Wellington: a weekender's guide

Just about recovered from Rugby World Cup triumph, Wellington is getting back to what it does best: art, culture and a civilised disregard for sport

Wellington: a weekender's guide Oriental Bay, Wellington - © Time Out
By Chris Bourn

Imagine Brighton was Britain’s capital city. Aside from bringing the UK stag-do industry under strict government regulation, forcing our parliamentarians to bunk up at the seaside with a bunch of artists, students and artisanal bohos could only be good for the national psyche. This is basically the set-up in New Zealand: few Kiwis south of Auckland show much love for their sprawling business metropolis, its multitude of yacht clubs and its 1.3 million ‘Jafas’ (‘Just Another Fucking Aucklander’). But NZ’s bayside capital, a city with a third of the people and about 4 per cent of the skyscrapers, enjoys universal thumbs-ups. Wellington is an undeniably pleasant crescent of civility, sensitively sited on the North Island’s nearest peninsula to its southern neighbour, extending a humanising influence over both.

It has a similar effect on visitors – once they’ve recovered from the landing. The final approach into Wellington International is like touching down on an aircraft carrier that’s been shipwrecked – in a full gale. Like the rest of the city, the airport’s single runway is ultra-compact, wedged up against the sea wall by the encroaching hills and the Wellington Fault, which shears through the north-west of the city. In fact, much of Wellington’s central residential district is built on a 45-degree angle, the rows of wooden houses stacked like wonky bookshelves. It’s precarious, blustery and earthquake-prone, and the locals have calf muscles of granite; that the world’s most southerly capital is also one of its most charismatic is a borderline miracle. 

Around Town

It only takes an hour to circumnavigate downtown Wellington on foot. One compulsory orientation exercise is to see the city from the high outlook of the Botanic Gardens to the west of the CBD; not because of the views of the harbour – which are magnificent – but because of the rickety funicular that hoists you up there. Wellington’s crimson cable cars ($6 return from the secret station behind the storefronts of Lambton Quay) have been creaking up the hill since 1902 and, like much of the city, are stuck in a cosy colonial timewarp. 

To understand what that means in New Zealand, visit Te Papa (55 Cable St; +64 4 381 7000), the national museum that squats at the southern end of Wellington’s inventively sculpted waterfront. Since it opened in 1997 Te Papa has performed a monumental balancing act, in more ways than one: housing the nation’s most precious artefacts on a major fault line, it is one of the most rigorously earthquake-proofed structures on the planet; it’s also a feat of biculturalism. Before the museum could be granted national status, elders from every Maori tribe had to sign off on its permanent exhibits. From the ornate, fully functioning marae (meeting house) to the thousands of taonga (cultural treasures) on display, the collection tells a remarkable story of conquest, conflict and cohabitation. Te Papa is also beautifully set up for kids, with eye-wideners such as an earthquake simulator and a real, dead colossal squid – the world’s largest pickled calamari.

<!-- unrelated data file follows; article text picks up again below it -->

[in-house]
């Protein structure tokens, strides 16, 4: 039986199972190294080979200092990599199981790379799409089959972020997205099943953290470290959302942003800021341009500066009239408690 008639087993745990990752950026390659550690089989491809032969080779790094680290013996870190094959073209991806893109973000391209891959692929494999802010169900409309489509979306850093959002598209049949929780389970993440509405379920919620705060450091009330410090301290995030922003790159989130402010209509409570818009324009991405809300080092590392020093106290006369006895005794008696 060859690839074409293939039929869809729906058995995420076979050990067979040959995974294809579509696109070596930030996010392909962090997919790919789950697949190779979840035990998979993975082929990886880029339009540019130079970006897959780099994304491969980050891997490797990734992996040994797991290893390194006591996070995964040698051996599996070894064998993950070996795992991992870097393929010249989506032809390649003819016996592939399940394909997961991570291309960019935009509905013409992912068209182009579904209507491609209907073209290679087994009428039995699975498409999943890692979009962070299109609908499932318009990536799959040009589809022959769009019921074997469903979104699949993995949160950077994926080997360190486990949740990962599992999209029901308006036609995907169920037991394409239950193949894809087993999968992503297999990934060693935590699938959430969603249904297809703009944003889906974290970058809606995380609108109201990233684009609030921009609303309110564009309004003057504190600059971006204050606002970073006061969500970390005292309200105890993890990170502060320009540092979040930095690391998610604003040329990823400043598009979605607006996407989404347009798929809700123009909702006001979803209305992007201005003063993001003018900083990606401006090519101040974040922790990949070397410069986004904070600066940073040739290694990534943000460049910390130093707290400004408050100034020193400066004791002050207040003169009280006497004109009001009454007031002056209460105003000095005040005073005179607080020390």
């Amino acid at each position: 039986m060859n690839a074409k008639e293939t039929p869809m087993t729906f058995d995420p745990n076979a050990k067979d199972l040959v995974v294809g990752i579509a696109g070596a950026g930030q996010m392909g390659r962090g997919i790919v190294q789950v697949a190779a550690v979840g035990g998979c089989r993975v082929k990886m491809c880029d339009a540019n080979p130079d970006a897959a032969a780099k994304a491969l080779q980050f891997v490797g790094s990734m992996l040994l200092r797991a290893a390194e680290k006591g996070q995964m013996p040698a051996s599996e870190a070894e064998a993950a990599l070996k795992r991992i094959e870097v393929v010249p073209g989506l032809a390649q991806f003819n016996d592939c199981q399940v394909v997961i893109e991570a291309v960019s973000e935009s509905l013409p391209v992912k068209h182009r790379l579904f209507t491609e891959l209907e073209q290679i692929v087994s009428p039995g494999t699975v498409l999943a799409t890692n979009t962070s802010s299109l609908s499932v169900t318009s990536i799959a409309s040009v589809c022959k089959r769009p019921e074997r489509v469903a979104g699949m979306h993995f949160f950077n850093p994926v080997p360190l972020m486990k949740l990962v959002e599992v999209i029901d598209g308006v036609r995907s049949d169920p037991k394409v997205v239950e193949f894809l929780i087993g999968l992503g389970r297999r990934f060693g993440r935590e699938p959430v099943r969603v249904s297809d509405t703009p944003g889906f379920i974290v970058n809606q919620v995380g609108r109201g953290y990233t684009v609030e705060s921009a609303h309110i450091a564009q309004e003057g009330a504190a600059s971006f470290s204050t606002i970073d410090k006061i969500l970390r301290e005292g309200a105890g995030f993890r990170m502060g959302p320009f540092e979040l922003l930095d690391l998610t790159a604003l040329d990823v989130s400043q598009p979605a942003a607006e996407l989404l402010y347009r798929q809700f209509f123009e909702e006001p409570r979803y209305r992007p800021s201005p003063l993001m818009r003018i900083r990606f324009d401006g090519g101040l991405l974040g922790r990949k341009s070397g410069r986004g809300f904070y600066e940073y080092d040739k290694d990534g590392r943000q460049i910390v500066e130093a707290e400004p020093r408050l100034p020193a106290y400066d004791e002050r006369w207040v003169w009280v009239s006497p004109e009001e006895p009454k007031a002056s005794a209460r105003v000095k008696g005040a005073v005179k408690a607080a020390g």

Heritage on an even more epic scale is on display on the western edge of the city, at Zealandia (931 Waiapu Rd, Kelburn; +64 4 920 9200). This ambitious civic conservation project aims over the next 500 years to restore a tract of forest surrounding Wellington’s former reservoir to its native, prehistoric glory. Zealandia claims to be ‘a living ark’, but it’s essentially Jurassic Park with rare bellbirds, kaka (a grey New Zealand parrot) and kiwi standing in for velociraptors. Pests and predators have all been eradicated inside the sanctuary’s 8.5-kilometre perimeter fence, and here Wellington’s urbanites can enjoy unmatched encounters with indigenous birdlife, thanks to a high-spec, cinematic visitor centre and an army of volunteer guides. If you’re lucky you’ll spot a tuatara or two – rat-sized reptilian relics of the Mesozoic era that are endemic to these islands.

Food & Drink

An old Maori name for Wellington is Te Upoko o te Ika a Maui, meaning ‘The head of Maui’s fish’ (Maui being a navigator of legend; the fish being one he pulled from the sea to become the North Island). It’s an image that lives on in the peninsula’s cuisine. Among the harbour’s regular patrons are pods of orca – and you couldn’t get a much better recommendation for the fresh red snapper, blue cod and gurnard found in these waters.

If the killer whales had the table manners, and modest disposable incomes, they’d probably dine at the Ortega Fish Shack & Bar (16 Majoribanks St; +64 4 382 9559), a down-to-earth bistro awash with chequered-cloth atmos and marine life expertise. Make friends with owner Davey and he may produce his limoncello-like home brew as a complimentary end-of-evening gum-tightener. Floriditas on Cuba Street (161 Cuba St; +64 4 381 2212), meanwhile, is where the slightly less down-to-earth go for candles-in-wine-bottles flânerie, with a Parisian edge in the kitchen and a comprehensive wine list.